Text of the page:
1 Car and 540,000 Miles....They Don’t Make ‘Em Like That Anymore

Most people consider themselves lucky to get over 200,000 miles out of today's engines. For Rachel Veitch however, the 200,000 mark has long since passed and her car is still running strong.

Her vehicle is a 1964 Mercury Comet Caliente that she bought off the lot for a mere $3,289.30. For that price, it came with all the creature comforts and, as Ms. Veitch reveals, enough power to get the Comet up to 120mph. Rachel has given her beloved car the nickname Chariot, which is fitting considering it has safely carried her over 540,000 on the original engine.

Her secret? She is always on the lookout for lifetime warranties on parts, and when she finds one she makes sure to use it. Not to mention she refuses to leave Chariot's side during servicing and inspections. She also makes it a point to show the mechanics a diagram outlining all the lubrication points on the car.

Those half a million miles also included a trip to Rachel's 70th class reunion. A trip that added over 3,000 miles to the already astonishing odometer reading.

Our best wishes go out to Rachel and Chariot as they keep racking up the miles.  Check out the interview with Rachel, and her car, at Growing Bolder

Jun 26, 2009
by Anonymous

Hello GM, Chrysler

Adopt her Ideas & planning into Your Next Models.
& maybe Boost sales.

Focus on:

Post Sales Service
Customer appreciation
Hire New (non auto Blood) but Pro auto.

Then see GM Turnaround.

We Lose, U lose.

Make the call GM.

Change Auto Servicing forever via:

o One stop total Auto Service
o Prices compete with Indie garages
o Local
o New focus staffing
o Modernize Auto service
o On site Auto Customizing-- see Galpin Auto Sports.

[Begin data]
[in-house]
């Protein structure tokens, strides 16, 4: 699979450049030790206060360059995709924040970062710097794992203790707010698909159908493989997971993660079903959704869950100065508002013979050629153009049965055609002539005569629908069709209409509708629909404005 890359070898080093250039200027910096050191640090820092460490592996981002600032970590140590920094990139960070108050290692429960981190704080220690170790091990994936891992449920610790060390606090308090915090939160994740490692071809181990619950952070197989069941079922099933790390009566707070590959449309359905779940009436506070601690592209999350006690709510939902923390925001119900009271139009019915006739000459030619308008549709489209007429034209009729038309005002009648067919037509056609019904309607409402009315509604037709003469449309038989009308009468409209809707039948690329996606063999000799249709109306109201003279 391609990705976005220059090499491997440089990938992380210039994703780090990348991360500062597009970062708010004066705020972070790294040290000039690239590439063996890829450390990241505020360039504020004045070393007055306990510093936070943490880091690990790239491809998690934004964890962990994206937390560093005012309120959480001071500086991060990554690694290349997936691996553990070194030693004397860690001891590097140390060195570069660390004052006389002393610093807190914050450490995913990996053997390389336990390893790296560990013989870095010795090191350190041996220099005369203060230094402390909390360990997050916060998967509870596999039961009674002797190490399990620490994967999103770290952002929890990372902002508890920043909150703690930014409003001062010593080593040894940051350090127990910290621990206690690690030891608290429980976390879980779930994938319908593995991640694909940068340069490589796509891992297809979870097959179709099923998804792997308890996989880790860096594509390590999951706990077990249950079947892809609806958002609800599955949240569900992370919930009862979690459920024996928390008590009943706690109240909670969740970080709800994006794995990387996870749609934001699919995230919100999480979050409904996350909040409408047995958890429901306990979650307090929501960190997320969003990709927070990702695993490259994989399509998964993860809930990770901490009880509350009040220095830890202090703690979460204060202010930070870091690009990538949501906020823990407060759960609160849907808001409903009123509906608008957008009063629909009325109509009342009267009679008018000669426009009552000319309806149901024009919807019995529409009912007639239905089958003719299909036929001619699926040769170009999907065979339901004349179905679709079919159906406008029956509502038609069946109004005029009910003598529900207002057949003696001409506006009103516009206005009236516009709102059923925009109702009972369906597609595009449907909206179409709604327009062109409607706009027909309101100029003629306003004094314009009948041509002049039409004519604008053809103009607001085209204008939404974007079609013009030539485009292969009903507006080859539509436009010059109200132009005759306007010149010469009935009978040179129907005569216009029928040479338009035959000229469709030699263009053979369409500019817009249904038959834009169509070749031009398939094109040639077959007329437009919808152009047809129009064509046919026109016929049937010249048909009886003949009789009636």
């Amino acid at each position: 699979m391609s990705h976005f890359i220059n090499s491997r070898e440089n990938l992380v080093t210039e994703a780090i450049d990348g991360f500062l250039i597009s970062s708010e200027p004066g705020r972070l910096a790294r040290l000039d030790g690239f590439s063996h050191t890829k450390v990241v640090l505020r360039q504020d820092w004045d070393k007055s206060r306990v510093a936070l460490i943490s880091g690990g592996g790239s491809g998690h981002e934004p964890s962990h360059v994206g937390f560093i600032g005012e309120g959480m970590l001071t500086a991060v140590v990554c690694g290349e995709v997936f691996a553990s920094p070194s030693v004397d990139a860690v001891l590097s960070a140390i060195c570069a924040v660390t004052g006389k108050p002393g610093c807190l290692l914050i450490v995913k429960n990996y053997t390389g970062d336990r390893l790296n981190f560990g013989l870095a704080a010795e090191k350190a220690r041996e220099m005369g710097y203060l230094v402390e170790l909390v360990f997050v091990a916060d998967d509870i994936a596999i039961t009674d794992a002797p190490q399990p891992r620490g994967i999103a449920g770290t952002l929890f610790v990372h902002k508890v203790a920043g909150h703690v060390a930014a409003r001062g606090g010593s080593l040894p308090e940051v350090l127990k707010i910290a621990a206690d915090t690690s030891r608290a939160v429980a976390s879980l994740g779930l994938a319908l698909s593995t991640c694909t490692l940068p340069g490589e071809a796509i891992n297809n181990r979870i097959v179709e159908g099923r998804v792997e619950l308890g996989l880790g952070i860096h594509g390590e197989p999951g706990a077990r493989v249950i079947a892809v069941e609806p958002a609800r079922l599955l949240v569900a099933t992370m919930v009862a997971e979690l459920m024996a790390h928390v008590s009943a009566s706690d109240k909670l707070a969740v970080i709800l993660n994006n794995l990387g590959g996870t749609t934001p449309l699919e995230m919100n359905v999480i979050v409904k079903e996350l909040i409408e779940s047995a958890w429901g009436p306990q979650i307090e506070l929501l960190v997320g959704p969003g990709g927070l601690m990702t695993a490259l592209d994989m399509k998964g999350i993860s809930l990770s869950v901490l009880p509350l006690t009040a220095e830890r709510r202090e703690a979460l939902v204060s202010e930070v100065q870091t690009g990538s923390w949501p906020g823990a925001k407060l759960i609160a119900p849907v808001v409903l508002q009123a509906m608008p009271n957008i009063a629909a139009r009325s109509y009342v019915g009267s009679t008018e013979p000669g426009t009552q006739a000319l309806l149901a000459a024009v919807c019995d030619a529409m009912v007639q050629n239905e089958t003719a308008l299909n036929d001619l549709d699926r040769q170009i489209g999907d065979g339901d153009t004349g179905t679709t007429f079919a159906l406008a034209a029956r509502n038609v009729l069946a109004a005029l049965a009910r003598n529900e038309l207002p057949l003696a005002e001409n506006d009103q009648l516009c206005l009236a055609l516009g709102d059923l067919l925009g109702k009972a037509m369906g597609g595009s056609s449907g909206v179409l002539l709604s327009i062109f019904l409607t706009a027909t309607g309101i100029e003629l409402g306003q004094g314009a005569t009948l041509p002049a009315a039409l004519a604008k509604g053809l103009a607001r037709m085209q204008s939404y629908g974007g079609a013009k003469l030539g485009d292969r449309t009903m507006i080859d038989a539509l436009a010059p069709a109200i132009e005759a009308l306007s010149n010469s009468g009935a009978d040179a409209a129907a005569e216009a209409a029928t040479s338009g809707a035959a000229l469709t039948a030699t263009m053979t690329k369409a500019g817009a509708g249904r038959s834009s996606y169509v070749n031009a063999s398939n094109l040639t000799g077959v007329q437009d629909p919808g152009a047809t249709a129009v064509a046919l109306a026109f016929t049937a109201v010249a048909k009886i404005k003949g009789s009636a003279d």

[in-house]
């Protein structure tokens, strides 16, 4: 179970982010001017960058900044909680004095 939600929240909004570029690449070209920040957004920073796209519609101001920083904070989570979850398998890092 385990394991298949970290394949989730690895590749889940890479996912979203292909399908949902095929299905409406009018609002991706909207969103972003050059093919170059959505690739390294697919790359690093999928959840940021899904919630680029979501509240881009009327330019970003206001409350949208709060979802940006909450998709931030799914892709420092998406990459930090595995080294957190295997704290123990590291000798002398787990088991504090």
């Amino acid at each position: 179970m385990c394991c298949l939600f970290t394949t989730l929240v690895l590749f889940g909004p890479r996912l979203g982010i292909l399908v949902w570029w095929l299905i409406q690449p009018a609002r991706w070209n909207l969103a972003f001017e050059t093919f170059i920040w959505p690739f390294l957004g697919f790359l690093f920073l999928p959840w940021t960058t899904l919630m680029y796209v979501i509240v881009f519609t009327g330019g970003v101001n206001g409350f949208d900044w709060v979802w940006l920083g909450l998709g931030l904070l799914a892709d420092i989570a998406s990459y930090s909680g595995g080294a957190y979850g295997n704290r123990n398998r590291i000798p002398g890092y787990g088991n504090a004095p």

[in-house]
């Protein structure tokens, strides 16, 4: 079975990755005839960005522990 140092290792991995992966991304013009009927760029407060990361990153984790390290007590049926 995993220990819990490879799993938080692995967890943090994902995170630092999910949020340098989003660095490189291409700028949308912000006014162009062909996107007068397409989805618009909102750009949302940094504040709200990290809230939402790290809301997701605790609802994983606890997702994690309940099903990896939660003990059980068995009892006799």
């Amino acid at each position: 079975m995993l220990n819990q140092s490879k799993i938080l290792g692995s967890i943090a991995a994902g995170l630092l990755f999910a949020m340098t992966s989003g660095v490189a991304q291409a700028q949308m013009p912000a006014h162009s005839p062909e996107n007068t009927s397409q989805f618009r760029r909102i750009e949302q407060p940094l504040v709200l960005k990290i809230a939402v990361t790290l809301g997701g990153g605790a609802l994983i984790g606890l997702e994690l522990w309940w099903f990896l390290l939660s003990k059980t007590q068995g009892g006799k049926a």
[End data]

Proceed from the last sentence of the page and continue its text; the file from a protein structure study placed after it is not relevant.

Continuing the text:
o Hi Tech Auto services
o NO surley Auto Techs,

Or GM can lose BIG Time.

Your call

Jun 27, 2009
by Anonymous

they don't make them like that any more?

What a dumb statement. I grew up with 'sixties cars, and owners felt very fortunate to get 50,000 miles out of one, despite the constant time and expense of keeping one on the road. Spark plugs, ignition points, belts and hoses, bulbs. Alternators lasted 4 years, water pumps maybe 3. These cars would never, ever go a month without needing some work. If a car reached 100,000 miles (as two of my family's did), the proud owner would usually take a picture of the car as the odometer turned over to 00000. Past 50,000 miles, a 'sixties car was either a lavishly kept baby, or a worn-out rag. More power to the people who lavished that level of care on a car, but with a modern car you can drive and drive and take the thing for granted if you want.

Jun 27, 2009
by Anonymous

they don't make them like that any more?

I agree that these 60 cars were a lot less reliable and durable, and todays cars which are designed for 150,000 miles (I speak for Ford where I was an engine engineer), will last much longer.

But I see too many people today assume they don't need to have the oil changed (5000 miles), or their brake pads replaced (~50,000 miles) or in the case of a lot of Japanese engines, their cam belts replaced (~125,000 miles). Ford uses chains which last longer, on V6's and V8's.

Jul 28, 2009
by Anonymous

nissan is the best

nothing can out run a nissan or toyota i have a 92 nissan hardbody it has 768000 miles on it also have 2 98 99 toyota corolla's with over 340000 miles and i only do regular tuneup and oil change